As car manufacturers continue to move closer to affordable electric motors and farther away from gasoline power, it doesn’t seem terribly unlikely that by the next generation, turning an ignition key will be on its way to ancient history (which, for the record, is an absolute mindspin – from someone who’s driven a Volt, pressing a button and hearing nothing when you turn the car on is crazy. I thought I broke the thing). Even if global warming and ozone levels somehow turn out to be false, the worst case scenario we’ll be faced with is cleaner air and better car mileage for lesser money.  Personally, I can live with that.

Rochester Technology

How 16-year-old DNA evidence may solve a cold case murder in Greece

Thanks to scientific advances, a 16-year-old unsolved Rochester murder case may soon be closed. Back in the summer of 1995, Timothy Milgate was found stabbed and shot to death in his home in Greece. Although trace amounts of DNA from Milgate’s killer were found at the scene of the crime, they were too small to be tested. Until now.

Nearly 17 years later, 6 pieces of evidence found at the scene of Milgate’s murder have been sent to New York City to be analyzed using a new procedure called high sensitivity DNA testing.  High sensitivity (HS) DNA testing, also referred to as low template (LT) DNA, low copy number (LCN) “touch DNA” and trace DNA testing, is a reliable, state-of-the-art technology used to detect and recover small amounts of DNA.  Although it is fairly young, high sensitivity DNA testing is an extremely well-regarded, powerful tool which can help law enforcement’s ability to identify or exclude individuals suspected of crimes.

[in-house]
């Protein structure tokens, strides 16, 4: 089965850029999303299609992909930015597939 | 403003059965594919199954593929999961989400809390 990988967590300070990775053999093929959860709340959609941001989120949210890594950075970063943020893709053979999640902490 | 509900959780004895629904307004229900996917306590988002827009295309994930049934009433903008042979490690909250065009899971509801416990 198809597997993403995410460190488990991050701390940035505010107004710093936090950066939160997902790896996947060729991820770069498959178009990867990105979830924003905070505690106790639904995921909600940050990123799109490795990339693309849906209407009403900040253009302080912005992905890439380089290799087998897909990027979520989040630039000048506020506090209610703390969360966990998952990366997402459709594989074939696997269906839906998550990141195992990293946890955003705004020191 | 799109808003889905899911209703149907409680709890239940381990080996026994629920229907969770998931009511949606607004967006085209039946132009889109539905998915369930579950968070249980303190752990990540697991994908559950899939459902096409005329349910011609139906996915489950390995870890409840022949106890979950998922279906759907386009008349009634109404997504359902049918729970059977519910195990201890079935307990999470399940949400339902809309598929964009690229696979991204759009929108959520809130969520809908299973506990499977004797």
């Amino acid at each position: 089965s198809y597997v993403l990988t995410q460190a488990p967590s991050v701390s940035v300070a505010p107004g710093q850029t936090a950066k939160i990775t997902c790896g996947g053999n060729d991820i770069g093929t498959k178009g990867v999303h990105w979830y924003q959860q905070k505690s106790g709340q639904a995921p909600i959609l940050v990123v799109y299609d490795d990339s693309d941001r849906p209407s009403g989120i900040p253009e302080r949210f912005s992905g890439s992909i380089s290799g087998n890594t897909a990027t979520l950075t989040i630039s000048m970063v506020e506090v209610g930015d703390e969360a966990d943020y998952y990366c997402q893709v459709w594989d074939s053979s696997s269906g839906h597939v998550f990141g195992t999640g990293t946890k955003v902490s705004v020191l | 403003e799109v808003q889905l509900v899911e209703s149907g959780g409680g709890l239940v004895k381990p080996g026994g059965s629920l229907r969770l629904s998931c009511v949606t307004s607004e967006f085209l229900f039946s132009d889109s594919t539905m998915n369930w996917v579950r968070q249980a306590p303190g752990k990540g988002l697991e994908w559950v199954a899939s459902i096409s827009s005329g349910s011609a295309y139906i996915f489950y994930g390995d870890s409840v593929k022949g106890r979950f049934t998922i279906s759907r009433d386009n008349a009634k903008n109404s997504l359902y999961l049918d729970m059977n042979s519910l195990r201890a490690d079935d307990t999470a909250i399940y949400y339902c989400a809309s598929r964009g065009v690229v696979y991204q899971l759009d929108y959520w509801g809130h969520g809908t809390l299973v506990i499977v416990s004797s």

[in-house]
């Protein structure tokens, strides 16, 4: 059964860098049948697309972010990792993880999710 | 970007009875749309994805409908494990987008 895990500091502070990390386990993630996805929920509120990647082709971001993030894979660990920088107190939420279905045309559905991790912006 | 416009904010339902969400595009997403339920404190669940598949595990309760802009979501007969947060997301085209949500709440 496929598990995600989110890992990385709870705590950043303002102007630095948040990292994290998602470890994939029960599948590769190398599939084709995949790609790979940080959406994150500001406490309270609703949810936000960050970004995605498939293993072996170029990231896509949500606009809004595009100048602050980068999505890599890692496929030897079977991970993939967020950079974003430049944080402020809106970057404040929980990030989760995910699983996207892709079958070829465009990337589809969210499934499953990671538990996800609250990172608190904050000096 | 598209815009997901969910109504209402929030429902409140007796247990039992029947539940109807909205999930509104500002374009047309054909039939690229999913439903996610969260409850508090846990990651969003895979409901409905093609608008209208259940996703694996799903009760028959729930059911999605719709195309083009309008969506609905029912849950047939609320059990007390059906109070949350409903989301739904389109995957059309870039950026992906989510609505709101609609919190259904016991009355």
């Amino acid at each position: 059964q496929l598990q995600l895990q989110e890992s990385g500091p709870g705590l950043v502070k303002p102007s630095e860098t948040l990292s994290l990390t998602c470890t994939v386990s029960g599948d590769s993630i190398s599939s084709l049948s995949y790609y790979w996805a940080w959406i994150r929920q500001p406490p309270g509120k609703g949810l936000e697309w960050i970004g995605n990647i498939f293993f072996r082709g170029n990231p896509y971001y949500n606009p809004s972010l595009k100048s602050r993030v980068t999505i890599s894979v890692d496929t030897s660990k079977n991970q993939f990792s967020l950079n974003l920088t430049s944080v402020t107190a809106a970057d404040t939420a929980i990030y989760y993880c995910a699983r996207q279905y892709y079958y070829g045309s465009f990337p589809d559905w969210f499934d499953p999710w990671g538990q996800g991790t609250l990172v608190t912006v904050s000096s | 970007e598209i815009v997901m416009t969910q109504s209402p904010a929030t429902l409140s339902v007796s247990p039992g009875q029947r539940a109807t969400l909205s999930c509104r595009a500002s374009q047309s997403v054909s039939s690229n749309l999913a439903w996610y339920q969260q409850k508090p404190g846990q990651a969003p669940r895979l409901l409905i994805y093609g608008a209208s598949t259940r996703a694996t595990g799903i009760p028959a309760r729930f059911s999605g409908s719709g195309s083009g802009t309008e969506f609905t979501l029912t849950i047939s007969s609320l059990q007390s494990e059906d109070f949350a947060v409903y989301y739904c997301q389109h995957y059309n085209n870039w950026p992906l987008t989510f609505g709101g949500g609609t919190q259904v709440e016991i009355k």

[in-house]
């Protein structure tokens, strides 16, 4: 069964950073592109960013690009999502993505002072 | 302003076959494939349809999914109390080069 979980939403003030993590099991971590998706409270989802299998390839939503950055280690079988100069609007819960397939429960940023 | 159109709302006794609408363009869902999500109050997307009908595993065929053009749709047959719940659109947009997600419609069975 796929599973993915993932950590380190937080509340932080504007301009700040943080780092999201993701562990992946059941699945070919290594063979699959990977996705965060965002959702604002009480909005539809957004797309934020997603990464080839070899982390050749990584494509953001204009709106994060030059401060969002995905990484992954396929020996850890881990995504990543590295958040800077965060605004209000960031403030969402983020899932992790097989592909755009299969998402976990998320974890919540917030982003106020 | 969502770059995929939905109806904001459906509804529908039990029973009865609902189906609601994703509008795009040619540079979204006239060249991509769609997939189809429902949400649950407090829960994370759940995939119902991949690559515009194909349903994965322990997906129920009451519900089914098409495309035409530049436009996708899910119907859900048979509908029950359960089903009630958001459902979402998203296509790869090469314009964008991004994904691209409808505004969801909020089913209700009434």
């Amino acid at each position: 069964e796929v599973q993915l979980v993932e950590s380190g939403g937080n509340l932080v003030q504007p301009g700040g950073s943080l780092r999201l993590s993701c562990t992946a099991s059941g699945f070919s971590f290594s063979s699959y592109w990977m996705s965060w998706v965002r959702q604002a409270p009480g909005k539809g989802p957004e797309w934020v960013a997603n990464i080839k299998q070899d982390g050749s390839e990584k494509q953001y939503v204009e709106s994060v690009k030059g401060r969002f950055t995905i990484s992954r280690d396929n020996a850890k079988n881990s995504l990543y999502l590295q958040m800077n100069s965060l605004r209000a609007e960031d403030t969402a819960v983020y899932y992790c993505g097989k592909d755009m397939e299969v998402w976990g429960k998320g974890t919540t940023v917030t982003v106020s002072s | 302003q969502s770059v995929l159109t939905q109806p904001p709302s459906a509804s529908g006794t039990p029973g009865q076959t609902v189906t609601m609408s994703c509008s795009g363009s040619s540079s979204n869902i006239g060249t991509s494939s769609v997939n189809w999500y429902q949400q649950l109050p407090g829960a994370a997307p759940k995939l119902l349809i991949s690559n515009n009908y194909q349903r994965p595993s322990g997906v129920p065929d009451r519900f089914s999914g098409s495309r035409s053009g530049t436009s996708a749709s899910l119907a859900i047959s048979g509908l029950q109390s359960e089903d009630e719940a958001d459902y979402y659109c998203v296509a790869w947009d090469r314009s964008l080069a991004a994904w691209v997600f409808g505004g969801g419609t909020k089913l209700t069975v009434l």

High sensitivity DNA testing can be broken down into two stages: a further purification process which allows the trace DNA to be seen more clearly, and an amplification process which increases the all-around sensitivity of the DNA, thereby increasing the amount of DNA information that can be obtained, even from very small traces as in the Milgate case. According to New York City Chief Medical Examiner,

“These methods have been extensively validated, reviewed by regulatory committees, and published in peer-reviewed journals. Analysts are specially trained in these methods and have frequently testified to High Sensitivity DNA results in New York City, as well as outside jurisdictions. “

What was considered impossible in 1995 is now a valid method of research in 2012. For Milgate’s surviving friends and family, these new technological advancements bring hope that justice will be served, even if it is almost 20 years later.


Rochester Science

Rochester’s crows: maybe we live to regret pissing them off?

One of the best aspects of being human is that we are the superior species.  We may not be the fastest or the strongest, but we are without a doubt the smartest, right? Not taking into consideration the many idiots we’ve all undoubtedly met, this is said to be true. So who would be a close second? Apes? Domesticated pets? Think again. Crows are just as smart, and in some ways, even smarter than many humans. Terrifying? You have no idea.